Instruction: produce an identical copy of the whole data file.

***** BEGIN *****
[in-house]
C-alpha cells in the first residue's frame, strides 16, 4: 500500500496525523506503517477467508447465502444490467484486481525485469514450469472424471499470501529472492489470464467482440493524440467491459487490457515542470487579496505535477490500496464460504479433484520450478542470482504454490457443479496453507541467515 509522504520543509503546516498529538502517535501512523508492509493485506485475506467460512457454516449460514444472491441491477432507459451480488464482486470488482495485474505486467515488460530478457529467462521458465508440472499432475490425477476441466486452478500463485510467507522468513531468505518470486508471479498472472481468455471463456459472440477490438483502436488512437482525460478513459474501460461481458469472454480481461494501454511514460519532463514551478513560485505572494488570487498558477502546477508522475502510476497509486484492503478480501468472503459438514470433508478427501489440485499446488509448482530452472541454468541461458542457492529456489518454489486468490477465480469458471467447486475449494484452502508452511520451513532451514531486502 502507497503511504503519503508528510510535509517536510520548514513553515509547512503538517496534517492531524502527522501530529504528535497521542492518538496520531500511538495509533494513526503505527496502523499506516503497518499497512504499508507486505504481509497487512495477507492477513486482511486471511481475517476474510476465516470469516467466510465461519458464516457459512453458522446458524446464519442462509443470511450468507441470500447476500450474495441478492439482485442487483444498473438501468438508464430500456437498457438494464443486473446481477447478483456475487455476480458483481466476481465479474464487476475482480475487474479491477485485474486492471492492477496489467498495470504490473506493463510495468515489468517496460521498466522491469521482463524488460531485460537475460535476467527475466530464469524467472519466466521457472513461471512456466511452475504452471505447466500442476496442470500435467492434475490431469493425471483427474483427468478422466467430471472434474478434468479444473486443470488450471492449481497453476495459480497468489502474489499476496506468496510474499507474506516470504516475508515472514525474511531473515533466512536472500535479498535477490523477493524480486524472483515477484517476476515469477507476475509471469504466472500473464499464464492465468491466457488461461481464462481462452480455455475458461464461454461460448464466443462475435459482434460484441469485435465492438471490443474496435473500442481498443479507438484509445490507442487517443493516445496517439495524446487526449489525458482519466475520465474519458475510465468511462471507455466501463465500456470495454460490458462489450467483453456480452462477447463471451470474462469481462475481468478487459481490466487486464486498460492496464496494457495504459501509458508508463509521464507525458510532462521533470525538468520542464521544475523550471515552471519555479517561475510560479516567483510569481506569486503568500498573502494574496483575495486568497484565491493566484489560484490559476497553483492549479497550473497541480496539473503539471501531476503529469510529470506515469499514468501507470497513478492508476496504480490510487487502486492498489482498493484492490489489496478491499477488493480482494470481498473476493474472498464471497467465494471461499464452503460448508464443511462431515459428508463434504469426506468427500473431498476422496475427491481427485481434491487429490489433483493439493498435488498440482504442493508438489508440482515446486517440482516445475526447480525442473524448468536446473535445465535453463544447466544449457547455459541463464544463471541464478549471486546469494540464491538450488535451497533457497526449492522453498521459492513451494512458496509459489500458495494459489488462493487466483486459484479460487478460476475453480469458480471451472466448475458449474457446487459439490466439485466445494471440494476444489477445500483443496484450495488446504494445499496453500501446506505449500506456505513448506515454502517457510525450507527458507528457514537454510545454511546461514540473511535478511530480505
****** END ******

[in-house]
C-alpha cells in the first residue's frame, strides 16, 4: 500500500496525523506503517477467508447465502444490467484486481525485469514450469472424471499470501529472492489470464467482440493524440467491459487490457515542470487579496505535477490500496464460504479433484520450478542470482504454490457443479496453507541467515 509522504520543509503546516498529538502517535501512523508492509493485506485475506467460512457454516449460514444472491441491477432507459451480488464482486470488482495485474505486467515488460530478457529467462521458465508440472499432475490425477476441466486452478500463485510467507522468513531468505518470486508471479498472472481468455471463456459472440477490438483502436488512437482525460478513459474501460461481458469472454480481461494501454511514460519532463514551478513560485505572494488570487498558477502546477508522475502510476497509486484492503478480501468472503459438514470433508478427501489440485499446488509448482530452472541454468541461458542457492529456489518454489486468490477465480469458471467447486475449494484452502508452511520451513532451514531486502 502507497503511504503519503508528510510535509517536510520548514513553515509547512503538517496534517492531524502527522501530529504528535497521542492518538496520531500511538495509533494513526503505527496502523499506516503497518499497512504499508507486505504481509497487512495477507492477513486482511486471511481475517476474510476465516470469516467466510465461519458464516457459512453458522446458524446464519442462509443470511450468507441470500447476500450474495441478492439482485442487483444498473438501468438508464430500456437498457438494464443486473446481477447478483456475487455476480458483481466476481465479474464487476475482480475487474479491477485485474486492471492492477496489467498495470504490473506493463510495468515489468517496460521498466522491469521482463524488460531485460537475460535476467527475466530464469524467472519466466521457472513461471512456466511452475504452471505447466500442476496442470500435467492434475490431469493425471483427474483427468478422466467430471472434474478434468479444473486443470488450471492449481497453476495459480497468489502474489499476496506468496510474499507474506516470504516475508515472514525474511531473515533466512536472500535479498535477490523477493524480486524472483515477484517476476515469477507476475509471469504466472500473464499464464492465468491466457488461461481464462481462452480455455475458461464461454461460448464466443462475435459482434460484441469485435465492438471490443474496435473500442481498443479507438484509445490507442487517443493516445496517439495524446487526449489525458482519466475520465474519458475510465468511462471507455466501463465500456470495454460490458462489450467483453456480452462477447463471451470474462469481462475481468478487459481490466487486464486498460492496464496494457495504459501509458508508463509521464507525458510532462521533470525538468520542464521544475523550471515552471519555479517561475510560479516567483510569481506569486503568500498573502494574496483575495486568497484565491493566484489560484490559476497553483492549479497550473497541480496539473503539471501531476503529469510529470506515469499514468501507470497513478492508476496504480490510487487502486492498489482498493484492490489489496478491499477488493480482494470481498473476493474472498464471497467465494471461499464452503460448508464443511462431515459428508463434504469426506468427500473431498476422496475427491481427485481434491487429490489433483493439493498435488498440482504442493508438489508440482515446486517440482516445475526447480525442473524448468536446473535445465535453463544447466544449457547455459541463464544463471541464478549471486546469494540464491538450488535451497533457497526449492522453498521459492513451494512458496509459489500458495494459489488462493487466483486459484479460487478460476475453480469458480471451472466448475458449474457446487459439490466439485466445494471440494476444489477445500483443496484450495488446504494445499496453500501446506505449500506456505513448506515454502517457510525450507527458507528457514537454510545454511546461514540473511535478511530480505